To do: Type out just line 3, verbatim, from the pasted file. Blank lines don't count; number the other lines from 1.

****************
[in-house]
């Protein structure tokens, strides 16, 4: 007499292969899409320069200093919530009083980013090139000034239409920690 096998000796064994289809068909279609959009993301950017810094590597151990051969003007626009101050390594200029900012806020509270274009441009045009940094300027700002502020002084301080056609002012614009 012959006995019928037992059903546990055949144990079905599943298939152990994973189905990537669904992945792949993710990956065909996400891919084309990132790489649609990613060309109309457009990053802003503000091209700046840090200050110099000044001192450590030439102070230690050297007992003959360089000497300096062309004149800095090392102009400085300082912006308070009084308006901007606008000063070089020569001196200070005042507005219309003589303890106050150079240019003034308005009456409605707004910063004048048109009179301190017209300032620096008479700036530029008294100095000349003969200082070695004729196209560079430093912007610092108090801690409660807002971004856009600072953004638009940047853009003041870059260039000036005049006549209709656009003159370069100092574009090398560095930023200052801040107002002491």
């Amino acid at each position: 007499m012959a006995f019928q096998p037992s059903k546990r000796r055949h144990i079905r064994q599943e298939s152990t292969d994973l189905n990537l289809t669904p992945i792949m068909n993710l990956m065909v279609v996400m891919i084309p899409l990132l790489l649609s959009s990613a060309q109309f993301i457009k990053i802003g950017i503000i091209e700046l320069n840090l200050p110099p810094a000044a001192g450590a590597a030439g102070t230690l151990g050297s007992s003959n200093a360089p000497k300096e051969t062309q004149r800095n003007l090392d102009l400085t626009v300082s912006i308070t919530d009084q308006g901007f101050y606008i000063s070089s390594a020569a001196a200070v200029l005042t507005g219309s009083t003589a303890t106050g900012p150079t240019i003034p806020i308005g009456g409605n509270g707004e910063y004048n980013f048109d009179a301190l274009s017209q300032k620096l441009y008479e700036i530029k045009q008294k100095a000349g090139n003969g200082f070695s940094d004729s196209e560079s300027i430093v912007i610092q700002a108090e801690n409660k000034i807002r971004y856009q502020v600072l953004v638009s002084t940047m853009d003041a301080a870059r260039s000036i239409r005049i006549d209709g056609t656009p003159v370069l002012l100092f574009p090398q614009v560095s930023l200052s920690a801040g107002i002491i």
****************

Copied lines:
């Amino acid at each position: 007499m012959a006995f019928q096998p037992s059903k546990r000796r055949h144990i079905r064994q599943e298939s152990t292969d994973l189905n990537l289809t669904p992945i792949m068909n993710l990956m065909v279609v996400m891919i084309p899409l990132l790489l649609s959009s990613a060309q109309f993301i457009k990053i802003g950017i503000i091209e700046l320069n840090l200050p110099p810094a000044a001192g450590a590597a030439g102070t230690l151990g050297s007992s003959n200093a360089p000497k300096e051969t062309q004149r800095n003007l090392d102009l400085t626009v300082s912006i308070t919530d009084q308006g901007f101050y606008i000063s070089s390594a020569a001196a200070v200029l005042t507005g219309s009083t003589a303890t106050g900012p150079t240019i003034p806020i308005g009456g409605n509270g707004e910063y004048n980013f048109d009179a301190l274009s017209q300032k620096l441009y008479e700036i530029k045009q008294k100095a000349g090139n003969g200082f070695s940094d004729s196209e560079s300027i430093v912007i610092q700002a108090e801690n409660k000034i807002r971004y856009q502020v600072l953004v638009s002084t940047m853009d003041a301080a870059r260039s000036i239409r005049i006549d209709g056609t656009p003159v370069l002012l100092f574009p090398q614009v560095s930023l200052s920690a801040g107002i002491i």